Nov 5 Yellow names I got killed by an undead character with a yellow name. I know some npcs are green and players on your side are blue. Is this an enemy player or an npc? I thought the undead and blood elves were on the same side but I think it might have been a player because he/she jumped over and over again on my corpse after I was dead. I'm really confused by this.Lithelilara12 Nov 5
Some quests in my guide are marked as "SKIP" and colored in red. These quests are simply either too hard to solo or not worth the XP/time and are skipped. My guide will only list SKIPPED quests if the quest is a direct follow up after completing a quest, not one that you have to click the NPC again to get it. If you hover over the skipped quests, it will give info on why it is skipped in the guide (unless that info is already listed directly in the guide text).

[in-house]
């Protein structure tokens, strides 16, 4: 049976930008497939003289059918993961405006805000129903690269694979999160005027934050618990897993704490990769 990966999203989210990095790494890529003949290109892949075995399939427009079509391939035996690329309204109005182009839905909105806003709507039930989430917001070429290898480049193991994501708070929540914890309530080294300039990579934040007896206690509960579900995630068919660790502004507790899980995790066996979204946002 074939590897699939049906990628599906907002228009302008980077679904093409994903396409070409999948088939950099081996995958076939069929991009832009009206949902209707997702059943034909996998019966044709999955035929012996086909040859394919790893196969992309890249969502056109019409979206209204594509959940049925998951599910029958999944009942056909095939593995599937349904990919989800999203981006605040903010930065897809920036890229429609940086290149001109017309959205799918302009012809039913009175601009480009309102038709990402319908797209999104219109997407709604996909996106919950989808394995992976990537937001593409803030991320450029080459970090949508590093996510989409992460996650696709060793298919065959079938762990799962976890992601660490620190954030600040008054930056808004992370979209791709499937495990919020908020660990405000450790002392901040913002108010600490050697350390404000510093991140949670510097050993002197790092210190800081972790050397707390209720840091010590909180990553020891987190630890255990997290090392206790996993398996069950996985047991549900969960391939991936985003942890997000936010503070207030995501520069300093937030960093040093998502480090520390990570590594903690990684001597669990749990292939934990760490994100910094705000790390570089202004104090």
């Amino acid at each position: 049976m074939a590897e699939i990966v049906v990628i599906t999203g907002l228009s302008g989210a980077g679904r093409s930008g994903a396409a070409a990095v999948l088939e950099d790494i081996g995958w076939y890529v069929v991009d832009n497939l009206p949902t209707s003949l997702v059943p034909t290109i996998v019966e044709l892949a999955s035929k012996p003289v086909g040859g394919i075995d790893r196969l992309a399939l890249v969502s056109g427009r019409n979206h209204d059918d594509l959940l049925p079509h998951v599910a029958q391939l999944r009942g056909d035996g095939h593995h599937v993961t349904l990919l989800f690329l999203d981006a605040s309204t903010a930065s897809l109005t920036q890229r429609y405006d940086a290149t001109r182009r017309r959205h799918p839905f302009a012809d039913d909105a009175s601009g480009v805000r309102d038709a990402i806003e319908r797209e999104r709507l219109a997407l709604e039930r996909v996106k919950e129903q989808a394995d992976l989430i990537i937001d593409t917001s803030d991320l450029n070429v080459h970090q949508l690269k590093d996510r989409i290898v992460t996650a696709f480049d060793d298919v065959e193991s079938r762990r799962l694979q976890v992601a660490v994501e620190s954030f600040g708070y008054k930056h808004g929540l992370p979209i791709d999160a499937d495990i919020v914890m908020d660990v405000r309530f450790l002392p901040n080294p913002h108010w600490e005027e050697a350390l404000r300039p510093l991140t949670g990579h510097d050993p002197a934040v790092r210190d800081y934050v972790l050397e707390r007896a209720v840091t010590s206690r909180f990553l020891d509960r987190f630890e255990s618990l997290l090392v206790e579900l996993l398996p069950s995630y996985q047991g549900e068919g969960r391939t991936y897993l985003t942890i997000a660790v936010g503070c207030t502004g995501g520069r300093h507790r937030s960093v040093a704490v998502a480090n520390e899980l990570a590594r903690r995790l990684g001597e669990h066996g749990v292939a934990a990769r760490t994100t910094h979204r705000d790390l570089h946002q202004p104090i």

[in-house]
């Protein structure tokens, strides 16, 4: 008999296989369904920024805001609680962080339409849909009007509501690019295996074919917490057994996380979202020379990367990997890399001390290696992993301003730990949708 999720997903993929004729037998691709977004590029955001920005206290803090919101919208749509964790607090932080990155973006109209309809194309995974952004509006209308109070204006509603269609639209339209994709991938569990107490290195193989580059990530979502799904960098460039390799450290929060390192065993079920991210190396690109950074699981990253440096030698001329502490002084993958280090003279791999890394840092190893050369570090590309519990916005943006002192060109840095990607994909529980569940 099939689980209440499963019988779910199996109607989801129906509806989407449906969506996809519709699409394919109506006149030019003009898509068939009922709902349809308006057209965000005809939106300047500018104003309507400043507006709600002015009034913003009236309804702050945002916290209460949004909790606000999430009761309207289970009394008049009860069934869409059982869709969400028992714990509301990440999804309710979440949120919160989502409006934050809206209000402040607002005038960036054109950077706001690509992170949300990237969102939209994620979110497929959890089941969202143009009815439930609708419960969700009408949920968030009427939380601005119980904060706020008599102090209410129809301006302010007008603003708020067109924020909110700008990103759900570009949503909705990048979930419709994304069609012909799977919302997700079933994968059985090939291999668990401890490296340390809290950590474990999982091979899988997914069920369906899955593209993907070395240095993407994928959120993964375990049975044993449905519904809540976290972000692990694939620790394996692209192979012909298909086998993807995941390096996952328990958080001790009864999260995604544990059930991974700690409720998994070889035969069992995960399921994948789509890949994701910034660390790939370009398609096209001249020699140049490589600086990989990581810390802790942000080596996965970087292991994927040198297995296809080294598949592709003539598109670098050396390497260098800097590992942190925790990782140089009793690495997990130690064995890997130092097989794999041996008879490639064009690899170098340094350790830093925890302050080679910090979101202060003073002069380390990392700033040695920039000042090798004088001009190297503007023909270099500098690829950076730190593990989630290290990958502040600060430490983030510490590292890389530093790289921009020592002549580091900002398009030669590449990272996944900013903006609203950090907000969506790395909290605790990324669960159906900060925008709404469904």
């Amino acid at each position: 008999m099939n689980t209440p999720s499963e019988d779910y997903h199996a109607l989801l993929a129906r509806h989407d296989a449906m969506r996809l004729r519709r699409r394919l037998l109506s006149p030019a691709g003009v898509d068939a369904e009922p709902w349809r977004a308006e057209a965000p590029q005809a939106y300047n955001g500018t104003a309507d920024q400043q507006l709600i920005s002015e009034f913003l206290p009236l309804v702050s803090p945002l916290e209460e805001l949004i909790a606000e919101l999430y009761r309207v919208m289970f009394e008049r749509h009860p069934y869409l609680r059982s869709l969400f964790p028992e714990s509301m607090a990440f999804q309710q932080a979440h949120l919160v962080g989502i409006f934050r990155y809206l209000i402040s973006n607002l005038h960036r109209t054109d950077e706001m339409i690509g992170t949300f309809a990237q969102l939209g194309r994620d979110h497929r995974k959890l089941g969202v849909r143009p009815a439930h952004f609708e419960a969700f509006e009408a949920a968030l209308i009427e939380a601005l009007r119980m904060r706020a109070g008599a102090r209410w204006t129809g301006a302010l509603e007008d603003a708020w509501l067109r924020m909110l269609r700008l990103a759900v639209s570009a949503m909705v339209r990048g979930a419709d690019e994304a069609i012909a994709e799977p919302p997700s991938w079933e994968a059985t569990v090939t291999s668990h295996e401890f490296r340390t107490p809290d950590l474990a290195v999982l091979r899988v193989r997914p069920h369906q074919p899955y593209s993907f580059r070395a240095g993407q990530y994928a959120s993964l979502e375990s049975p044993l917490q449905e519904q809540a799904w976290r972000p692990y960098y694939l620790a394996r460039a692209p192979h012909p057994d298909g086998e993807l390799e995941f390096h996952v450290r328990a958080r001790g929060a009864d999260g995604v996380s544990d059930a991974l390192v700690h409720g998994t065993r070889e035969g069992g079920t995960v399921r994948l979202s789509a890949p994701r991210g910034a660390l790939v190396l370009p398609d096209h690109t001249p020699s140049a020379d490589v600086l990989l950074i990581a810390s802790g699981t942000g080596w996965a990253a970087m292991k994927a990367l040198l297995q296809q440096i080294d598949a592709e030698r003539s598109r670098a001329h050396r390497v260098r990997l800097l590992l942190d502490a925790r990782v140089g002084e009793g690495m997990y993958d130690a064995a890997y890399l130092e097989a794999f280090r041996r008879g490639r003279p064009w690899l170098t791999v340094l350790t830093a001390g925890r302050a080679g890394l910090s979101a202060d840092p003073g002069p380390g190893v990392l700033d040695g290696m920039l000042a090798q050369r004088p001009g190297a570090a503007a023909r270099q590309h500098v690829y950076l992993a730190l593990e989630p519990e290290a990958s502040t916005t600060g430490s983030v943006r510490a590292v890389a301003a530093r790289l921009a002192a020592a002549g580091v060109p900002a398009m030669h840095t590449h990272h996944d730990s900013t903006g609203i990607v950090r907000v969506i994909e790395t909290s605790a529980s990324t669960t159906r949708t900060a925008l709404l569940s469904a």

One of the best ways to make gold in World of Warcraft is to obtain valuable items and sell back on the Auction House for a profit. Farming allows you to do this with little to no money up front or professions needed. The guide will display a list of the highest earning farmable materials and will show you the best place to farm that item with the highest drops and respawn rates.
2. Achieving. There are many pet battling achievements in game, and following the natural trail through the Taming [Continent] achievements up to Pandaria, and then on to the Spirit Tamers, Beasts of Fable and the Celestial Tournament was an epic journey for me and for many others. It's well worth doing. The Celestial Tournament is still, IMO, the pinnacle of PvE pet battling. However, WoD and Legion and BfA have added more battling achievements.